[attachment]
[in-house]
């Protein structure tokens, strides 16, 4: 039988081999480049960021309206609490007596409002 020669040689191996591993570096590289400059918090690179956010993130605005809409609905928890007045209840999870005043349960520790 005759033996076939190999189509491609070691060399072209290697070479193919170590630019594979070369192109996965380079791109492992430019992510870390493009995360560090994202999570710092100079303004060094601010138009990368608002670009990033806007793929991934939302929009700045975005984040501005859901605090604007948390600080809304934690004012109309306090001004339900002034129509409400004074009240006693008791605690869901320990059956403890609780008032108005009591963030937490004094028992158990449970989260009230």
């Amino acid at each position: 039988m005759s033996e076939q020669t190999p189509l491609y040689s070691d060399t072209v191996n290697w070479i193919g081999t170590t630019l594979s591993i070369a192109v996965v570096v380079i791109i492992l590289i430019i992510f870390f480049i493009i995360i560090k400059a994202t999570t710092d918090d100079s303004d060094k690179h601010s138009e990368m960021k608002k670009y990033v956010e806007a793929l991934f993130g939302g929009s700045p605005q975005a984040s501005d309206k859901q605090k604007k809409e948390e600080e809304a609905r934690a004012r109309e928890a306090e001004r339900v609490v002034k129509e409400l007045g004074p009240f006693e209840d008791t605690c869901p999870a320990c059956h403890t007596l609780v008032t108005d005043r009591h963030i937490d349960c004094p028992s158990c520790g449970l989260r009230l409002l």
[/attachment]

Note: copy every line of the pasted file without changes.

[in-house]
């Protein structure tokens, strides 16, 4: 039988081999480049960021309206609490007596409002 020669040689191996591993570096590289400059918090690179956010993130605005809409609905928890007045209840999870005043349960520790 005759033996076939190999189509491609070691060399072209290697070479193919170590630019594979070369192109996965380079791109492992430019992510870390493009995360560090994202999570710092100079303004060094601010138009990368608002670009990033806007793929991934939302929009700045975005984040501005859901605090604007948390600080809304934690004012109309306090001004339900002034129509409400004074009240006693008791605690869901320990059956403890609780008032108005009591963030937490004094028992158990449970989260009230």
């Amino acid at each position: 039988m005759s033996e076939q020669t190999p189509l491609y040689s070691d060399t072209v191996n290697w070479i193919g081999t170590t630019l594979s591993i070369a192109v996965v570096v380079i791109i492992l590289i430019i992510f870390f480049i493009i995360i560090k400059a994202t999570t710092d918090d100079s303004d060094k690179h601010s138009e990368m960021k608002k670009y990033v956010e806007a793929l991934f993130g939302g929009s700045p605005q975005a984040s501005d309206k859901q605090k604007k809409e948390e600080e809304a609905r934690a004012r109309e928890a306090e001004r339900v609490v002034k129509e409400l007045g004074p009240f006693e209840d008791t605690c869901p999870a320990c059956h403890t007596l609780v008032t108005d005043r009591h963030i937490d349960c004094p028992s158990c520790g449970l989260r009230l409002l």